22.08.19, 16:28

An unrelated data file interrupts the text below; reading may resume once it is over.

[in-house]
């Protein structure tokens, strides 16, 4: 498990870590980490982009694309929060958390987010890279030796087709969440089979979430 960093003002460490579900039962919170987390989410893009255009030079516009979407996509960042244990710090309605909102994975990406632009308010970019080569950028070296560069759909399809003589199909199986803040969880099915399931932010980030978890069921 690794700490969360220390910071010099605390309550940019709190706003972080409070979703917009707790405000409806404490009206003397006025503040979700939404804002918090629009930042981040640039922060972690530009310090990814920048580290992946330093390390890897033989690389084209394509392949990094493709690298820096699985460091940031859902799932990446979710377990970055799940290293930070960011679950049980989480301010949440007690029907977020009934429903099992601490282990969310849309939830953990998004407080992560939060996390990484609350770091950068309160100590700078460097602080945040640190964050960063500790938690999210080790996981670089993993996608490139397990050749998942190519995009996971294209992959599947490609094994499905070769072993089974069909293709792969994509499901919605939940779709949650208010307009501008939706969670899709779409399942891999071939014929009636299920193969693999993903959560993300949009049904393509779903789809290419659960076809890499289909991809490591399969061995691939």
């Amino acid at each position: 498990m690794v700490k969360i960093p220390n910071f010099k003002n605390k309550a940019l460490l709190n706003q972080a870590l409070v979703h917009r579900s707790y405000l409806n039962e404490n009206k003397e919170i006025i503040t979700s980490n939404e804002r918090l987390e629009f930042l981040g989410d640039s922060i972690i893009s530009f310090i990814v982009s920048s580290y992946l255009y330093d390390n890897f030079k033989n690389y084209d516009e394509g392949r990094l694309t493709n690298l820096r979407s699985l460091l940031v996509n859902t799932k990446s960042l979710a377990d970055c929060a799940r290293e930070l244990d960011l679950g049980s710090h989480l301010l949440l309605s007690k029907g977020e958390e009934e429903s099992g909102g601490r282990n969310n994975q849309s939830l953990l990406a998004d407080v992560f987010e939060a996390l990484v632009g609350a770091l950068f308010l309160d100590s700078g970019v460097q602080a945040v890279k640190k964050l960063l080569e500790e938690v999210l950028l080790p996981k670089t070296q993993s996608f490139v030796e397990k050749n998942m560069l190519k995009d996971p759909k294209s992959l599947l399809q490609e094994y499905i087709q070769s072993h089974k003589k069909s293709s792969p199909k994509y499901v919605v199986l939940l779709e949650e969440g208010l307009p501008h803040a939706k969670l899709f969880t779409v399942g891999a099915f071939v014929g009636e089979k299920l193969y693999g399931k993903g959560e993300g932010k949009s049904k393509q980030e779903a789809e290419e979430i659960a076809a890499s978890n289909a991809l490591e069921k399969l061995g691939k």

/Moody's Investors Service, Singapore, 22.08.19, heading by KASE/ – Moody's Investors Service ("Moody's") has today affirmed the Government of Kazakhstan's local and foreign currency long-term issuer rating at Baa3 and changed the outlook to positive from stable. The foreign currency senior unsecured debt and MTN ratings were also affirmed at Baa3 and (P)Baa3, respectively. The change in the outlook to positive is driven by Moody's assessment that economic resilience in Kazakhstan is increasing, supported by robust growth prospects in both hydrocarbon and non- hydrocarbon sectors, and rising incomes. Prospects for further economic reforms, combined with prudent and effective management of fiscal buffers, indicate that Kazakhstan's credit metrics may strengthen further to be consistent with a higher rating. The affirmation of Kazakhstan's Baa3 rating reflects the government's strong balance sheet, supported by a low debt burden and sizeable financial buffers, and robust economic growth prospects, balanced against continued exposure to oil markets, still low - although gradually increasing - institutional strength, ongoing banking sector fragilities, and longer-term political transition risks. Kazakhstan's long-term local currency bond and deposit ceilings remain unchanged at Baa1. The Baa2 long-term foreign currency bond ceiling and Baa3 long-term foreign currency deposit ceiling are also unchanged. The short- term foreign currency bond and deposit ceilings remain unchanged at P-2 and P-3, respectively. These ceilings typically act as a cap on the ratings that can be assigned to the obligations of other entities domiciled in the country. RATINGS RATIONALE RATIONALE FOR THE POSITIVE OUTLOOK IMPROVING ECONOMIC STRENGTH, FURTHER REFORM PROSPECTS AND PRUDENT AND EFFECTIVE MANAGEMENT OF FISCAL BUFFERS Moody's expects real GDP growth in Kazakhstan to remain robust at around 4% over the next two to three years, with rising contributions from the non- hydrocarbon sector. Stable oil production with ongoing investment into expanding production capacity, including at the Tengiz and Kashagan oil fields, will continue to support the sector's global competitiveness and drive oil exports. While the hydrocarbon sector will remain the dominant sector in the economy over the foreseeable future, Moody's expects a broadening of growth drivers and rising incomes to support greater economic resilience. In particular, mining and transport and logistics will likely continue to grow robustly. Further developments in Kazakhstan's mining sector will raise the contribution to mining exports beyond the 20% of total goods and services exports in 2018. The new subsoil code, effective June 2018, will likely encourage further investment and expand mining activity. Meanwhile, transport and logistics will continue to benefit from increased freight transit between China and Europe, given the time savings involved in shipments through Kazakhstan's rail network. The government's Nurly Zhol programme, aimed at upgrading the country's physical infrastructure, will further support the development of the sector. Beyond the broadening of sources of growth, incomes have also continued to rise. Per capita incomes measured on a purchasing power parity basis have grown by 3% on average over the past 5 years, to slightly above $27,500 in 2018. Higher incomes, despite the large oil price shock and currency depreciation over 2015-16, support Moody's assessment that economic strength is increasingly derived from other drivers than hydrocarbon-related revenue and profits. Moody's expects the ongoing political stability, with a smooth and orderly presidential succession that was completed in June, to sustain the efforts in diversification. Prospects for further economic reforms, implemented or planned, may support diversification away from hydrocarbons to a greater extent and yield higher income growth than Moody's currently expects. The government continues to focus on economic diversification, and is offering tax and non-tax incentives, including subsidised lending and skills training, to targeted sectors. It has also set up the Astana International Financial Centre (AIFC), which adopts common English law for financial investments and transactions, in part aimed at attracting foreign investments into the non-extractive sector. The AIFC Court is staffed by British judges, while the International Arbitration Centre comprise both foreign and local arbitrators. The effectiveness of these measures in supporting robust growth, even during periods of lower oil prices, will take time to materialise. It will partly depend on a broader improvement in the strength of the country's institutions that leads to a more effective allocation of resources in the economy. Combined with ongoing, prudent and effective management of fiscal buffers, such trends may point to credit metrics consistent with a higher rating. RATIONALE FOR THE RATING AFFIRMATION The affirmation of the Baa3 rating reflects credit strengths underscored by the government's strong balance sheet with a low debt burden and sizeable financial buffers, and, as explained above, robust economic strength; and credit challenges stemming from continued exposure to oil markets, still low -- although gradually increasing -- institutional strength, ongoing banking sector fragilities, and longer-term political transition risks. Kazakhstan's general government debt as a share of GDP is among the lowest compared with similarly rated peers and globally, while coverage of the debt by assets at the National Fund of the Republic of Kazakhstan -- the country's sovereign wealth fund -- is high at around 1.7 times. Moody's expectation for the government's fiscal account to be broadly balanced over 2019-21, with an average deficit of 0.7% of GDP, points to stable debt levels of around 20-22% of GDP over the same period and stable financial buffers. Although the government's reliance on hydrocarbon revenue is declining, and notwithstanding some signs of economic diversification, Kazakhstan's sovereign credit profile remains highly exposed to developments in the oil market. The hydrocarbon sector, which is dominated by oil production, accounts for around 60% of total goods and services exports, contributes to more than 40% of consolidated government revenue, and is the primary source of income and wealth that fuel large parts of the economy. At the same time, despite increased policy flexibility, including flexible exchange rates, that can buffer the impact of economic shocks, institutions remain relatively weak, particularly in the control of corruption and implementation of the rule of law. Moreover, ongoing fragility in the banking system poses risks to ongoing, stable growth and weighs on the sovereign's credit profile. Credit intermediation by banks continues to be impaired, with loans to non-financial corporates still contracting. Although nonperforming loans have declined and bank capitalisation has increased, the amount of problem loans remains high, at an estimated 20% of total loans across Moody's rated banks as of the end of 2018. Residual uncertainty over asset quality issues and the impact on bank capital has prompted the central bank to launch an asset quality review (AQR) for 14 banks comprising more than 85% of banking system assets, which will be completed by the end of 2019. If credible and effective, the AQR and following actions have the potential to restore confidence in the system and increase the credit risk appetite of banks. WHAT COULD CHANGE THE RATING UP The rating would likely be upgraded if ongoing and further reforms were to strengthen the institutional framework, policy credibility and effectiveness, and economic competitiveness beyond Moody's current expectations. In particular, reforms that materially advance economic diversification would enhance the economy's resilience to potential shocks. Moreover, a material reduction in banking sector risks, supported by prospects of a sustained improvement in banking system health, more effective credit intermediation, and enhancements to the sector's regulation and supervision would likely put upward pressure on the rating. WHAT COULD CHANGE THE RATING DOWN The positive outlook signals that a rating downgrade is unlikely over the near term. The outlook would likely be changed to stable if prospects of a significant and long-lasting deterioration in Kazakhstan's economic and fiscal metrics became increasingly probable, possibly stemming from a large, negative oil price shock that the government were unable to cushion. Reemergence of domestic political risks, with a negative impact on the government's reform agenda and the business environment, would also likely put downward pressure on the rating. GDP per capita (PPP basis, US$): 27,550 (2018 Actual) (also known as Per Capita Income) Real GDP growth (% change): 4.1% (2018 Actual) (also known as GDP Growth) Inflation Rate (CPI, % change Dec/Dec): 5.3% (2018 Actual) Gen. Gov. Financial Balance/GDP: 2.7% (2018 Actual) (also known as Fiscal Balance) Current Account Balance/GDP: 0% (2018 Actual) (also known as External Balance) External debt/GDP: 91.8% (2018 Actual) Level of economic development: Moderate level of economic resilience Default history: No default events (on bonds or loans) have been recorded since 1983. On 19 August 2019, a rating committee was called to discuss the rating of the Kazakhstan, Government of. The main points raised during the discussion were: The issuer's economic fundamentals, including its economic strength, have materially increased. The issuer's institutional strength/ framework, have not materially changed. The issuer's governance and/or management, have not materially changed. The issuer's fiscal or financial strength, including its debt profile, has materially increased. The issuer's susceptibility to event risks has not materially changed. The principal methodology used in these ratings was Sovereign Bond Ratings published in November 2018. Please see the Rating Methodologies page on for a copy of this methodology. The weighting of all rating factors is described in the methodology used in this credit rating action, if applicable. REGULATORY DISCLOSURES For ratings issued on a program, series, category/class of debt or security this announcement provides certain regulatory disclosures in relation to each rating of a subsequently issued bond or note of the same series, category/class of debt, security or pursuant to a program for which the ratings are derived exclusively from existing ratings in accordance with Moody's rating practices. For ratings issued on a support provider, this announcement provides certain regulatory disclosures in relation to the credit rating action on the support provider and in relation to each particular credit rating action for securities that derive their credit ratings from the support provider's credit rating. For provisional ratings, this announcement provides certain regulatory disclosures in relation to the provisional rating assigned, and in relation to a definitive rating that may be assigned subsequent to the final issuance of the debt, in each case where the transaction structure and terms have not changed prior to the assignment of the definitive rating in a manner that would have affected the rating. For further information please see the ratings tab on the issuer/entity page for the respective issuer on For any affected securities or rated entities receiving direct credit support from the primary entity(ies) of this credit rating action, and whose ratings may change as a result of this credit rating action, the associated regulatory disclosures will be those of the guarantor entity. Exceptions to this approach exist for the following disclosures, if applicable to jurisdiction: Ancillary Services, Disclosure to rated entity, Disclosure from rated entity. Regulatory disclosures contained in this press release apply to the credit rating and, if applicable, the related rating outlook or rating review. Please see for any updates on changes to the lead rating analyst and to the Moody's legal entity that has issued the rating. Please see the ratings tab on the issuer/entity page on for additional regulatory disclosures for each credit rating. [2019-08-22]